In a new study, researchers found for the first time that the immune system directly links personality to the long-term risk of death.
The study sheds new light on why people who are more conscientious tend to live longer.
The research was conducted by a team at the University of Limerick, Ireland.
Our personality is critically important throughout our lives, from early stages in our development to the accumulation of the impact of how we think, feel, and behave across our lives, and in the years preceding our death.
It is also becoming increasingly apparent how important personality actually is for our long-term health and resulting longevity.
In the study, the team wanted to find out if a biological pathway such as our immune system may explain why this happens.
They wanted to see if two biological markers which are central to the immune system may explain why personality traits are linked to long-term mortality risk.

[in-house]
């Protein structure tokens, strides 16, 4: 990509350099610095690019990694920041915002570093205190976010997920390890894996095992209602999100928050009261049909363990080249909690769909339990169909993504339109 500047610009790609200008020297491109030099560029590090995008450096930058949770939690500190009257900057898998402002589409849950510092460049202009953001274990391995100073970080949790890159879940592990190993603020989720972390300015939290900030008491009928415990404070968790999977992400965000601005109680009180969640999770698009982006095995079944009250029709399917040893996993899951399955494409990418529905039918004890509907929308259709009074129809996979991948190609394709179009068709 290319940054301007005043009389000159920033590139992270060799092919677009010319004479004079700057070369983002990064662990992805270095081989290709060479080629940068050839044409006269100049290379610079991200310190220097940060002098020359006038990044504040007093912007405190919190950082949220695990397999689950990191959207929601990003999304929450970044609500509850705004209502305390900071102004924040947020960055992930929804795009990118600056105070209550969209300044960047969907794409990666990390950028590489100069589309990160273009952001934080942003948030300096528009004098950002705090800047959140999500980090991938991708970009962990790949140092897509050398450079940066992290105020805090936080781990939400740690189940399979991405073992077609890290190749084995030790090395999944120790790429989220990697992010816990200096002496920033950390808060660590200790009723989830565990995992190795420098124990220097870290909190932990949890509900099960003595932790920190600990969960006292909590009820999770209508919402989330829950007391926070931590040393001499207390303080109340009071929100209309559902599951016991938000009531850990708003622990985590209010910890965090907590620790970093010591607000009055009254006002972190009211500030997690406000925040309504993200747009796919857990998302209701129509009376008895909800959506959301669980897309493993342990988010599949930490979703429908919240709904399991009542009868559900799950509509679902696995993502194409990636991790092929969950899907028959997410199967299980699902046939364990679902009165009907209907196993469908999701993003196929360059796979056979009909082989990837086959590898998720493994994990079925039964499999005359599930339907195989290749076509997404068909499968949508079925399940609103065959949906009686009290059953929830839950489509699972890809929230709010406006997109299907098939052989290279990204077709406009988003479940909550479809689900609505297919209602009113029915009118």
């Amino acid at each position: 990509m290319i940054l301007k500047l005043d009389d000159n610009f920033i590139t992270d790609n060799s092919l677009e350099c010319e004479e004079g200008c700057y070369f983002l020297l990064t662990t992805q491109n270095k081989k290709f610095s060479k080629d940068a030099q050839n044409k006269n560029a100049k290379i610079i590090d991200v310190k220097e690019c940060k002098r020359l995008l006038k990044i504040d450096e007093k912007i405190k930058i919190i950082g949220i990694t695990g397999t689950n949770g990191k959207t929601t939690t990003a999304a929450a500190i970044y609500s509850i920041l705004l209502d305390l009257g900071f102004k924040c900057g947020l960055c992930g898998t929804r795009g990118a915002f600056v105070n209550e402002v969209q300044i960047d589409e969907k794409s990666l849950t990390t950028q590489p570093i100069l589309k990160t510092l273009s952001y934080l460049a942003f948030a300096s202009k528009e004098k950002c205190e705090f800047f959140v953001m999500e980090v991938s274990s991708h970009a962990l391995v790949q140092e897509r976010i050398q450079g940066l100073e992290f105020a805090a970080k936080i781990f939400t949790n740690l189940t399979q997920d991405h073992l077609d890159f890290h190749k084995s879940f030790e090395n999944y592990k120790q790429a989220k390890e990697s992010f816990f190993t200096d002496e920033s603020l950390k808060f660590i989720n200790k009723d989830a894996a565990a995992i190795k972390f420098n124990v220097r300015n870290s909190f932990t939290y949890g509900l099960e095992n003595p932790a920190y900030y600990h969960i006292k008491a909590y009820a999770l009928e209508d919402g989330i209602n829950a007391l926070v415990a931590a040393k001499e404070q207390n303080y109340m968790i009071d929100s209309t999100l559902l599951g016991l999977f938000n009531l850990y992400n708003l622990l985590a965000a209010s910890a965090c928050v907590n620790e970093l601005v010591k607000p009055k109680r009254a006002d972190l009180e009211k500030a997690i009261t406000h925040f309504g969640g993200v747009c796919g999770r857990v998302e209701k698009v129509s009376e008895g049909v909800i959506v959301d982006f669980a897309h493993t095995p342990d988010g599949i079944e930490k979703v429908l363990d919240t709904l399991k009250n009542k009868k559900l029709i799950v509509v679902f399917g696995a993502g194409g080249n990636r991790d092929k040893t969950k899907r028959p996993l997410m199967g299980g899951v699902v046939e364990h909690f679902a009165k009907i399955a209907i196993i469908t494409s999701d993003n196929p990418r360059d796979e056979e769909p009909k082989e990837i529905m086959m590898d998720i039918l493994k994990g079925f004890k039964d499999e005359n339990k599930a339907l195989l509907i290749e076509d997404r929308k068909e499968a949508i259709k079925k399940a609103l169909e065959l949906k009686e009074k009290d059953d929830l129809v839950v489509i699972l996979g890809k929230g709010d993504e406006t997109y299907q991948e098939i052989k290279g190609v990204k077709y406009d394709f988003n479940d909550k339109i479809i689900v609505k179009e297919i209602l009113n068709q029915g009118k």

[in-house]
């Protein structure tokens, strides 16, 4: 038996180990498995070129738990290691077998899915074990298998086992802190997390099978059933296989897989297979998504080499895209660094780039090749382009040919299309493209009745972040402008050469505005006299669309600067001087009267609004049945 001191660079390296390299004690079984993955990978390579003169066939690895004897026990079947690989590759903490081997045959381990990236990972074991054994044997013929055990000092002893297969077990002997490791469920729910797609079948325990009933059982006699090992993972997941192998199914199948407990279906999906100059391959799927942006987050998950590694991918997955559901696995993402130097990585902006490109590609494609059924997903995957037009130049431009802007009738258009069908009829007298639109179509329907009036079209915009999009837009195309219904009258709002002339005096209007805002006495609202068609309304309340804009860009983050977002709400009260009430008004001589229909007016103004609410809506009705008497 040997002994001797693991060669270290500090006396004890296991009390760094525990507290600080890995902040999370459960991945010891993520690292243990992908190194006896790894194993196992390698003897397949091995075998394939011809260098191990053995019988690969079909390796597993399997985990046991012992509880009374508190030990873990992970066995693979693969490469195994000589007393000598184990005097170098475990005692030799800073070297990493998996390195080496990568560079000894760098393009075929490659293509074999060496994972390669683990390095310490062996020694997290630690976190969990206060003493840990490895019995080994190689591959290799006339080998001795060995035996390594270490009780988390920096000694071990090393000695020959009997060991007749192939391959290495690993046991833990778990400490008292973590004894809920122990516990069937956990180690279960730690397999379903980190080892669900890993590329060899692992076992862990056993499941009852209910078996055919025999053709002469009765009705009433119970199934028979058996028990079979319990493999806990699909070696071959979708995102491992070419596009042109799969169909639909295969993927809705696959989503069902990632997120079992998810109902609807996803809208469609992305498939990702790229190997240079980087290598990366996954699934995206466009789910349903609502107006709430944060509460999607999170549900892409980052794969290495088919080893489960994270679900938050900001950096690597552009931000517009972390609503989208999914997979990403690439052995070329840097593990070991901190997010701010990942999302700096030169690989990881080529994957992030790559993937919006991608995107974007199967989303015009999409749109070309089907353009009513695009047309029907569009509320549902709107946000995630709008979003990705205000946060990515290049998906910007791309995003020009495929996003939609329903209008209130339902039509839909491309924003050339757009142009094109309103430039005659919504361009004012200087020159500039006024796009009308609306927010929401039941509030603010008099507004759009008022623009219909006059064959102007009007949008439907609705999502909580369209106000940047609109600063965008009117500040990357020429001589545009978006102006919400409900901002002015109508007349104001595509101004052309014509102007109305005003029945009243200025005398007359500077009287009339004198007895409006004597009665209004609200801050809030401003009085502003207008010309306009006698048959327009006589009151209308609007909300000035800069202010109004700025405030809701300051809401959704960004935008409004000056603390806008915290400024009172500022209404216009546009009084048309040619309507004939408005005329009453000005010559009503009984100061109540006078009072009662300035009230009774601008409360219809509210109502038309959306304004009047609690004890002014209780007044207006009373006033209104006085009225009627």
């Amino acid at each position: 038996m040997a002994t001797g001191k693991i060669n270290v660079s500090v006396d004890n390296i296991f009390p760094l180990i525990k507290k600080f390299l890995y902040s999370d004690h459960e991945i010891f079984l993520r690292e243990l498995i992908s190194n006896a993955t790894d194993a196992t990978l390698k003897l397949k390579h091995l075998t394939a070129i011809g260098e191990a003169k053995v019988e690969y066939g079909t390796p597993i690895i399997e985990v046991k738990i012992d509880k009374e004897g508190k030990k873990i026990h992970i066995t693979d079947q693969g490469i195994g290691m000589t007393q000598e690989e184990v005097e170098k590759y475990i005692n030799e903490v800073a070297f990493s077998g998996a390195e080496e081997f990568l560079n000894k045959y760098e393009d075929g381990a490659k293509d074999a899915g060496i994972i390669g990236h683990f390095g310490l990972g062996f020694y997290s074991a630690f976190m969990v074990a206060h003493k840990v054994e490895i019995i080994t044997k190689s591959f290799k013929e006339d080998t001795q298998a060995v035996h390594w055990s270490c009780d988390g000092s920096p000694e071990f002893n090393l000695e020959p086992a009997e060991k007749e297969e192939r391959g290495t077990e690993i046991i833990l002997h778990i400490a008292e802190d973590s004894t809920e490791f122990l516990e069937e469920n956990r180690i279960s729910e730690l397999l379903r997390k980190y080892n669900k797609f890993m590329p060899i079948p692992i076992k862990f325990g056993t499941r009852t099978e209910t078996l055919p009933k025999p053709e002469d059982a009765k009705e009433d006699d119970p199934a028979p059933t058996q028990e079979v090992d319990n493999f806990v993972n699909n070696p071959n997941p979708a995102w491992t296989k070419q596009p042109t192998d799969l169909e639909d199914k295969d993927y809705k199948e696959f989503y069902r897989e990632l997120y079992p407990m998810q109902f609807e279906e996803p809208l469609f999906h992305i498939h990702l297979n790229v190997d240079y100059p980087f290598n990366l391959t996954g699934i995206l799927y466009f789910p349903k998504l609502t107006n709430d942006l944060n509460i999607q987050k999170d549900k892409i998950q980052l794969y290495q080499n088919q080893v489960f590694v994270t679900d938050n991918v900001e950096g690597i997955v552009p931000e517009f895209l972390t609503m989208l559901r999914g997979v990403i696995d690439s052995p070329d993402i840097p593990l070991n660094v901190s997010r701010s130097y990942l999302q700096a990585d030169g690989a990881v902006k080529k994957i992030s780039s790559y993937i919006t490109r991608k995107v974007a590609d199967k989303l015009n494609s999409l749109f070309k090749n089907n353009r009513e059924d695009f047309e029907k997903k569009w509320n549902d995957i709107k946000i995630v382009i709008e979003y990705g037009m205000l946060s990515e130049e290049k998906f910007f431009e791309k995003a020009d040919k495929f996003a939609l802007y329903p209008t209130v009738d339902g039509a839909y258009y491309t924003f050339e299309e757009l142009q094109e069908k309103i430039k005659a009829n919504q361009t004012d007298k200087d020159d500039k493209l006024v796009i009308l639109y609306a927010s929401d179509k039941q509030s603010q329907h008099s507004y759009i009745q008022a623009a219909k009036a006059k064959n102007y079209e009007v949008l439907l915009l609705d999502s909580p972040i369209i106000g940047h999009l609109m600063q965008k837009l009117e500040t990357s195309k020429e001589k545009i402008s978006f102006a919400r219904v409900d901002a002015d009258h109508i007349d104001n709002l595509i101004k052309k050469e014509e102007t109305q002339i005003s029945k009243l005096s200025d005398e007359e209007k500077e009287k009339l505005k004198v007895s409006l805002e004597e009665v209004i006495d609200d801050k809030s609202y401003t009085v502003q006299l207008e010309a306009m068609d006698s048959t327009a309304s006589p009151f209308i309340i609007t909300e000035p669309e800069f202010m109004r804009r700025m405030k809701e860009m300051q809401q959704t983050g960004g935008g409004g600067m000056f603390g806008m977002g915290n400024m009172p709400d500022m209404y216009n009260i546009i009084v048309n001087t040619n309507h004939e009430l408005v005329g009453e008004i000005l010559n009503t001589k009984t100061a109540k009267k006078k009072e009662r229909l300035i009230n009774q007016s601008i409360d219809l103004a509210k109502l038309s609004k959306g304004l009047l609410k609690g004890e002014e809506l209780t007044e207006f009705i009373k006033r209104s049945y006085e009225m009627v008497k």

Specifically, they wanted to test if interleukin-6 and c-reactive protein which is known to play an important role in age-related morbidity may explain how our personality traits are related to how long we live.
They used data from the Midlife in the United States Longitudinal Study carried out on 957 adults who were examined over a 14-year period.
The team found that part of the reason why people who score higher on the personality trait of conscientiousness live longer is as a result of their immune system, specifically due to lower levels of a biological marker called interleukin-6.
These findings are very important and identify for the first time that an underlying biological marker directly links personality to long-term mortality risk.
The researchers say with replication, these findings provide an opportunity for future interventions to increase our longevity and health across the lifespan.
One author of the study is Dr. Páraic Ó Súilleabháin.
The study is published in Brain, Behavior, and Immunity.
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